LENOX — Don’t expect home delivery of recreational marijuana from companies like Amazon or Door Dash in the foreseeable future.
However, if Town Hall and state regulators approve, the only adult recreational marijuana business in Lenox will be allowed to drive its products to verified adult purchasers. Deliveries would be limited to residences, not to hotels or other businesses, and only within the town.
Kapha Cannabis Dispensary, which opened in March at 439 Pittsfield Road (Route 7/20), is seeking a permit through a host community agreement with the town to begin home delivery through a new affiliated company, Krishna Lenox Delivery LLC.
Both corporations are owned by Navin Shah, president of the Berkshire Hotels Group. Final details of the host community agreement with the town are being worked out with KP Law, the town counsel, Kapha’s General Manager Robert Cohen told The Eagle on Tuesday. Cohen is also director of operations for Shah’s BHG LLC.
“We’re waiting for them to get back to me with a final draft of the agreement,” Cohen said. The next step would be to seek approval of the agreement from the Select Board, potentially in about a month, followed by a license application to state regulators after obtaining a special permit from the Lenox Zoning Board of Appeals.
Assuming an eventual green light from the Cannabis Control Commission in Boston, Cohen expects the delivery operation to be up and running in late 2023 or early 2024. As of now, it would appear to be the only home delivery service operating in Berkshire County.
Theory Wellness in Great Barrington, the county’s first recreational marijuana dispensary, offered home delivery in that town and several adjoining communities, even as far north as Pittsfield, through a courier service for five months. But Theory closed it last February due to lack of demand, said Thomas Winstanley, the company’s marketing director.
“We gave it a really good shot, but the demand wasn’t quite there like we had seen in Chicopee and Bridgewater, where we have deliveries,” he noted. “It didn’t make a ton of sense after we gave it a few months; the volume just didn’t sustain the numbers we were expecting.”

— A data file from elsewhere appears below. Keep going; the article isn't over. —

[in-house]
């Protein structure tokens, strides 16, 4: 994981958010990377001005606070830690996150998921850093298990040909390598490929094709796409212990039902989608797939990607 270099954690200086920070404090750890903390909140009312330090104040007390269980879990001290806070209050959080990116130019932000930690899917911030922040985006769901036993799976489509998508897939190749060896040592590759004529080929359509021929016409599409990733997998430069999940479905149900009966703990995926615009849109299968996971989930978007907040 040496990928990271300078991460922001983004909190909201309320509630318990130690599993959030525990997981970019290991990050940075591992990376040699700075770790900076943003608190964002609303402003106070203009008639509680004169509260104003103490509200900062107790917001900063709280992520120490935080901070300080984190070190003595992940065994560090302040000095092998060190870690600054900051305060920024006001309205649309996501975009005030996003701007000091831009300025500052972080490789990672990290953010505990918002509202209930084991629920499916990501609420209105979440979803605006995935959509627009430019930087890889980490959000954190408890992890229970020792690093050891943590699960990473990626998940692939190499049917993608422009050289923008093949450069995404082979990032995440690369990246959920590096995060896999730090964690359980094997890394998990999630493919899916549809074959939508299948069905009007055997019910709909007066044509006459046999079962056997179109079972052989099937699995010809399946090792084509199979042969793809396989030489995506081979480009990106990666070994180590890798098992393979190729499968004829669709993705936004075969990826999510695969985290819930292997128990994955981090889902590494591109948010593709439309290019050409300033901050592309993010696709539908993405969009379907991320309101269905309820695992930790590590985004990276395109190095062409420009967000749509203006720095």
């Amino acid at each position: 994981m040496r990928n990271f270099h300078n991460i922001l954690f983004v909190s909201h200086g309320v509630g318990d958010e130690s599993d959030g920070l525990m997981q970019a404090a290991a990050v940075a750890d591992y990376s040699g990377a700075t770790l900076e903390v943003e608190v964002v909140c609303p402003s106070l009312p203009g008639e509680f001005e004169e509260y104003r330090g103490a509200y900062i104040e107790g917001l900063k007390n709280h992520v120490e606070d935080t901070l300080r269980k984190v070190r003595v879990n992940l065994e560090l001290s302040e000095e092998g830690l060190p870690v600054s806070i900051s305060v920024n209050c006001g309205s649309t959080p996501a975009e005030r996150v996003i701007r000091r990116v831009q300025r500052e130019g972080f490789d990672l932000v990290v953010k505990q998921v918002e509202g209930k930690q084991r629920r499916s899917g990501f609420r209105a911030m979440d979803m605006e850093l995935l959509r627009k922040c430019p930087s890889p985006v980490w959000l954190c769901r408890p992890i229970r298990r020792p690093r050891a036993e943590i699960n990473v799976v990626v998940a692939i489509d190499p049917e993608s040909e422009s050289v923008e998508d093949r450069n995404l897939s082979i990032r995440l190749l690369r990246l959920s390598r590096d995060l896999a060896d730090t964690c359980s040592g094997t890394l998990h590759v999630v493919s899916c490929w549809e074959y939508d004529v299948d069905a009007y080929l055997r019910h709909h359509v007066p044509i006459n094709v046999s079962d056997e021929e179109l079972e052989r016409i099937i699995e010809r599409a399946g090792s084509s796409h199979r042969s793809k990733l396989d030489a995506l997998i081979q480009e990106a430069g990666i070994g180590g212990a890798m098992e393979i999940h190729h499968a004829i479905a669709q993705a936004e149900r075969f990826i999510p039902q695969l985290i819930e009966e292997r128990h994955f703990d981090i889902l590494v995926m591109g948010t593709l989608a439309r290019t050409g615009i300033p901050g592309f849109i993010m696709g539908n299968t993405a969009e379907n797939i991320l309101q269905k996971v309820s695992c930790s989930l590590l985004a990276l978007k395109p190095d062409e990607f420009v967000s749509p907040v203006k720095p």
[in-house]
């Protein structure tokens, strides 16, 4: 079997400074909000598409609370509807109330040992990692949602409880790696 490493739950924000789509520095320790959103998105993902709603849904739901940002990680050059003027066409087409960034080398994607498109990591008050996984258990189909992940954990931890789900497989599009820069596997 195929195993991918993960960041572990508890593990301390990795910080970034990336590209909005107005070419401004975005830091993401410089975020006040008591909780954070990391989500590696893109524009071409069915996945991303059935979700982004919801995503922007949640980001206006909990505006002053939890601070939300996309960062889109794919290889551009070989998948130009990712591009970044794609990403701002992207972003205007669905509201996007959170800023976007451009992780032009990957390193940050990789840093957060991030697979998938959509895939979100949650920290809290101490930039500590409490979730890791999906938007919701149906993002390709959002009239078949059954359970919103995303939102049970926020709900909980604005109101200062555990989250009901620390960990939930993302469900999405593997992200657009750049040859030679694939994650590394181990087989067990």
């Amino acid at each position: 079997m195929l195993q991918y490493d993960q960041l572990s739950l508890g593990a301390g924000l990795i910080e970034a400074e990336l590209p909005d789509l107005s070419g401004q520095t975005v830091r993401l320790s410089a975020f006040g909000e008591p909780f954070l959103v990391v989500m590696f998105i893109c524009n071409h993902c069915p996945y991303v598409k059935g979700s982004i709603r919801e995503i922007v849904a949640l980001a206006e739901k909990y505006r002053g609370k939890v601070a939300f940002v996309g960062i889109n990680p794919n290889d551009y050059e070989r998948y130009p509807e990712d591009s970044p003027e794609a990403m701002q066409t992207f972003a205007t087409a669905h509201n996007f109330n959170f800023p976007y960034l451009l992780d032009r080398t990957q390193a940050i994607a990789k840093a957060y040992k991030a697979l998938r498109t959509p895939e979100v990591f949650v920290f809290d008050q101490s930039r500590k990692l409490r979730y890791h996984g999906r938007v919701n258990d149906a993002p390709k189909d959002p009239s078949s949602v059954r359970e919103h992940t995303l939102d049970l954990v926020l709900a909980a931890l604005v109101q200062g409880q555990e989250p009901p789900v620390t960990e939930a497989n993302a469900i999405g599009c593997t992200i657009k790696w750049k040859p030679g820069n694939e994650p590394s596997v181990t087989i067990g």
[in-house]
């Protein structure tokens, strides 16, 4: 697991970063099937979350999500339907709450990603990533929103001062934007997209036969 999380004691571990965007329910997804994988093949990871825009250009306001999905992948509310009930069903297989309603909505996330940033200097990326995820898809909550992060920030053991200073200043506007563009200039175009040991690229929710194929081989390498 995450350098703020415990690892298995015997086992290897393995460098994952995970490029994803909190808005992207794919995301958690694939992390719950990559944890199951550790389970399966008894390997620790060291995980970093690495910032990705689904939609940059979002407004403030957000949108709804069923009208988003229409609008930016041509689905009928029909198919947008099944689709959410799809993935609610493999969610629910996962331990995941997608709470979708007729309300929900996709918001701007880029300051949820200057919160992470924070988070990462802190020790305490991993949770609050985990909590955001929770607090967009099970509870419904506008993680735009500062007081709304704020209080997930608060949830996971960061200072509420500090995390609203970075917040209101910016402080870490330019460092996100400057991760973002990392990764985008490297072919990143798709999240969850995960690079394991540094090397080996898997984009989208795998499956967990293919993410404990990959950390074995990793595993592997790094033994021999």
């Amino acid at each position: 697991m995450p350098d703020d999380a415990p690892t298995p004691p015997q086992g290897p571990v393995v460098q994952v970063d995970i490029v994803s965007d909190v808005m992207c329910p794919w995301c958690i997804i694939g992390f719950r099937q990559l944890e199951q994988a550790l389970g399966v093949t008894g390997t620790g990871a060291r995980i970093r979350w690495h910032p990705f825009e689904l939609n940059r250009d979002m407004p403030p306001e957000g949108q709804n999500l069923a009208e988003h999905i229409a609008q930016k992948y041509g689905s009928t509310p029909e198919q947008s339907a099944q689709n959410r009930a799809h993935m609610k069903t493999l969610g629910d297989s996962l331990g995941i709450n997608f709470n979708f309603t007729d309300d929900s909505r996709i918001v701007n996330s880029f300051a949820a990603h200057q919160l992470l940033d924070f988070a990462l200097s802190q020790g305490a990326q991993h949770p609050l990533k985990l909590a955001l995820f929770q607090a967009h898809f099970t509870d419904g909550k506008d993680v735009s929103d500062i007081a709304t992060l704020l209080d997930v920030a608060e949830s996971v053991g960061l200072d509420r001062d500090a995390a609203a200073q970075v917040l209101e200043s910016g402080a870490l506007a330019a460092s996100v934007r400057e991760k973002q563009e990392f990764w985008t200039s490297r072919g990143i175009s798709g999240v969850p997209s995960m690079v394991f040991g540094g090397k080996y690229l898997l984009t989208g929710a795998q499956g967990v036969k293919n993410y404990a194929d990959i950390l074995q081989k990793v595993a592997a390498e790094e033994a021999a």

Cohen hopes that based on anticipated enthusiasm from customers, demand would be sufficiently robust in Lenox. “There’s still a stigma for some folks driving to a dispensary, getting out and walking in,” he said. “There’s also an advantage for those who aren’t as mobile, in an older demographic.”
In December 2020, the Lenox zoning board approved a special permit for the first of only two recreational marijuana retailers allowed in the town. So far, Kapha has the field to itself.
In a public hearing last summer for the proposed operation, Cohen emphasized that delivery would be limited to Lenox. But Krishna Delivery could serve a potential second retail dispensary in the town, if one were to open.
Security systems would be required for the unmarked van, including monitoring systems, cameras, GPS and tracking of deliveries from Kapha to adult customers in person. They would have to prove their identity through a driver’s license or passport to match the name of the individual who ordered the products.
Two unarmed agents would be involved in all runs, and one would stay with the van during deliveries to the customer.
The fee-based delivery itself would be a very simple, low-profile operation, Cohen stated, limited to transferring products from Kapha’s store to customers. Delivery hours would roughly parallel the retailer’s operating hours.
Business results for Kapha are close to meeting projections so far, Cohen said, following a robust summer as sales continue increasing, especially on weekends, with more regular local customers. But there are seasonal ups and downs, similar to other local businesses.
State regulations allow delivery of adult-use marijuana products by a licensed delivery-only operation or by a marijuana establishment with a delivery endorsement limited to the municipality identified as the licensee’s place of business.
Home delivery is also permitted in any city or town that allows for retail sales within its borders. whether or not a retailer is operational; or any municipality which, after receiving notice from the commission, has notified the regulators that delivery may operate within its borders.
In addition to local government approval through a host community agreement, only companies that have applied and secured a delivery license from the commission will be permitted to operate.
Most major Berkshire County communities — including Pittsfield, North Adams, Adams, Dalton and Great Barrington — have zoning in place that permits home delivery of adult-use marijuana, according to the state’s Cannabis Control Commission’s municipal zoning tracker.